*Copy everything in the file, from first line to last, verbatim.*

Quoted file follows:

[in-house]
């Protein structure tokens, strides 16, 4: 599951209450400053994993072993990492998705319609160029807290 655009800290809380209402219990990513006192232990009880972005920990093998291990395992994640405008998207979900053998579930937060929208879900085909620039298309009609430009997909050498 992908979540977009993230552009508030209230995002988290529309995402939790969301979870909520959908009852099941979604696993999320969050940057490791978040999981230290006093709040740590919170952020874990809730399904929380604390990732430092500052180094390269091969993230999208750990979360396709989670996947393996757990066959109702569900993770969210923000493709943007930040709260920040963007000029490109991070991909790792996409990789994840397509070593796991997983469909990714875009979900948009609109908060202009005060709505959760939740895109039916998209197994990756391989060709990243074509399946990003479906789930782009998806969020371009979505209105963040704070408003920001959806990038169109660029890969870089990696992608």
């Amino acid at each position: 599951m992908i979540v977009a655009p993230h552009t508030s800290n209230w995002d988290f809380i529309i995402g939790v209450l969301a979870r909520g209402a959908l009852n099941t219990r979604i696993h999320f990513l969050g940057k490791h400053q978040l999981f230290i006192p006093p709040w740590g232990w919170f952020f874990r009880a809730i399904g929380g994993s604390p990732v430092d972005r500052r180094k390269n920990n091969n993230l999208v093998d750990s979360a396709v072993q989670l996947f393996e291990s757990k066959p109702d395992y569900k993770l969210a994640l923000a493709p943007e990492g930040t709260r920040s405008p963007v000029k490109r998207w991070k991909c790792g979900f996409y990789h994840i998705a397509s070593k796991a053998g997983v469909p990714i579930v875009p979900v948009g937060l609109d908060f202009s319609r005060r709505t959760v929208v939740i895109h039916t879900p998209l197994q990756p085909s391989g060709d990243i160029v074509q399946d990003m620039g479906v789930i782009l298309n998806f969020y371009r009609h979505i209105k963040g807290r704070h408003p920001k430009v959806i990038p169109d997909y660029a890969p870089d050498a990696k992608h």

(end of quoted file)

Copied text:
[in-house]
């Protein structure tokens, strides 16, 4: 599951209450400053994993072993990492998705319609160029807290 655009800290809380209402219990990513006192232990009880972005920990093998291990395992994640405008998207979900053998579930937060929208879900085909620039298309009609430009997909050498 992908979540977009993230552009508030209230995002988290529309995402939790969301979870909520959908009852099941979604696993999320969050940057490791978040999981230290006093709040740590919170952020874990809730399904929380604390990732430092500052180094390269091969993230999208750990979360396709989670996947393996757990066959109702569900993770969210923000493709943007930040709260920040963007000029490109991070991909790792996409990789994840397509070593796991997983469909990714875009979900948009609109908060202009005060709505959760939740895109039916998209197994990756391989060709990243074509399946990003479906789930782009998806969020371009979505209105963040704070408003920001959806990038169109660029890969870089990696992608």
């Amino acid at each position: 599951m992908i979540v977009a655009p993230h552009t508030s800290n209230w995002d988290f809380i529309i995402g939790v209450l969301a979870r909520g209402a959908l009852n099941t219990r979604i696993h999320f990513l969050g940057k490791h400053q978040l999981f230290i006192p006093p709040w740590g232990w919170f952020f874990r009880a809730i399904g929380g994993s604390p990732v430092d972005r500052r180094k390269n920990n091969n993230l999208v093998d750990s979360a396709v072993q989670l996947f393996e291990s757990k066959p109702d395992y569900k993770l969210a994640l923000a493709p943007e990492g930040t709260r920040s405008p963007v000029k490109r998207w991070k991909c790792g979900f996409y990789h994840i998705a397509s070593k796991a053998g997983v469909p990714i579930v875009p979900v948009g937060l609109d908060f202009s319609r005060r709505t959760v929208v939740i895109h039916t879900p998209l197994q990756p085909s391989g060709d990243i160029v074509q399946d990003m620039g479906v789930i782009l298309n998806f969020y371009r009609h979505i209105k963040g807290r704070h408003p920001k430009v959806i990038p169109d997909y660029a890969p870089d050498a990696k992608h």